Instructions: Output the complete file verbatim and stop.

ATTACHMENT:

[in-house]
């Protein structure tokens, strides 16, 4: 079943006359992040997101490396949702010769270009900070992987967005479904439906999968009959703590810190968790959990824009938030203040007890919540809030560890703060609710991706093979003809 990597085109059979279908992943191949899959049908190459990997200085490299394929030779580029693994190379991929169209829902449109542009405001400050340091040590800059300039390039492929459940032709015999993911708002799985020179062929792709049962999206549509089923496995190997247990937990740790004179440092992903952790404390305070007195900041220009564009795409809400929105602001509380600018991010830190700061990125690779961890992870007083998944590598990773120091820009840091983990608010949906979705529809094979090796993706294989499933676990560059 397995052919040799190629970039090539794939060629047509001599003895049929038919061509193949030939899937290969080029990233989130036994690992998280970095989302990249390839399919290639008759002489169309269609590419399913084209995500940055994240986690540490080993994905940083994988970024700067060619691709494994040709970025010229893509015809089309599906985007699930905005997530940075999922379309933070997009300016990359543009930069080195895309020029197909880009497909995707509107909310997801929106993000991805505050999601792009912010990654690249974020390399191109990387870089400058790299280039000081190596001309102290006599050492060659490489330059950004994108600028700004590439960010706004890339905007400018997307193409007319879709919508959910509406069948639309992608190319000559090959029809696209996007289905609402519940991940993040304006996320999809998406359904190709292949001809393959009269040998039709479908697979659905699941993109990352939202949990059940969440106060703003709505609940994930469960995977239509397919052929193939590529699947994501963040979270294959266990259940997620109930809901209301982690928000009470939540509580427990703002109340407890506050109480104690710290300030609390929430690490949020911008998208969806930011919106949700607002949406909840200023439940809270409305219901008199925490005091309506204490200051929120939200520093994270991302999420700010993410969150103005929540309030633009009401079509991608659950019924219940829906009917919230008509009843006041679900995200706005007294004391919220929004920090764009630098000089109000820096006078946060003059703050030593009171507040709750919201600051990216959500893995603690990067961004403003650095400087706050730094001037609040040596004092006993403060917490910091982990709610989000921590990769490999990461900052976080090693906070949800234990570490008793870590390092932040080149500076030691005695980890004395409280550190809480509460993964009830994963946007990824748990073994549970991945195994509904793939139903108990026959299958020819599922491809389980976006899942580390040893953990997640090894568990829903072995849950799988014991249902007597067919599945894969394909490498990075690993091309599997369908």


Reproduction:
[in-house]
């Protein structure tokens, strides 16, 4: 079943006359992040997101490396949702010769270009900070992987967005479904439906999968009959703590810190968790959990824009938030203040007890919540809030560890703060609710991706093979003809 990597085109059979279908992943191949899959049908190459990997200085490299394929030779580029693994190379991929169209829902449109542009405001400050340091040590800059300039390039492929459940032709015999993911708002799985020179062929792709049962999206549509089923496995190997247990937990740790004179440092992903952790404390305070007195900041220009564009795409809400929105602001509380600018991010830190700061990125690779961890992870007083998944590598990773120091820009840091983990608010949906979705529809094979090796993706294989499933676990560059 397995052919040799190629970039090539794939060629047509001599003895049929038919061509193949030939899937290969080029990233989130036994690992998280970095989302990249390839399919290639008759002489169309269609590419399913084209995500940055994240986690540490080993994905940083994988970024700067060619691709494994040709970025010229893509015809089309599906985007699930905005997530940075999922379309933070997009300016990359543009930069080195895309020029197909880009497909995707509107909310997801929106993000991805505050999601792009912010990654690249974020390399191109990387870089400058790299280039000081190596001309102290006599050492060659490489330059950004994108600028700004590439960010706004890339905007400018997307193409007319879709919508959910509406069948639309992608190319000559090959029809696209996007289905609402519940991940993040304006996320999809998406359904190709292949001809393959009269040998039709479908697979659905699941993109990352939202949990059940969440106060703003709505609940994930469960995977239509397919052929193939590529699947994501963040979270294959266990259940997620109930809901209301982690928000009470939540509580427990703002109340407890506050109480104690710290300030609390929430690490949020911008998208969806930011919106949700607002949406909840200023439940809270409305219901008199925490005091309506204490200051929120939200520093994270991302999420700010993410969150103005929540309030633009009401079509991608659950019924219940829906009917919230008509009843006041679900995200706005007294004391919220929004920090764009630098000089109000820096006078946060003059703050030593009171507040709750919201600051990216959500893995603690990067961004403003650095400087706050730094001037609040040596004092006993403060917490910091982990709610989000921590990769490999990461900052976080090693906070949800234990570490008793870590390092932040080149500076030691005695980890004395409280550190809480509460993964009830994963946007990824748990073994549970991945195994509904793939139903108990026959299958020819599922491809389980976006899942580390040893953990997640090894568990829903072995849950799988014991249902007597067919599945894969394909490498990075690993091309599997369908």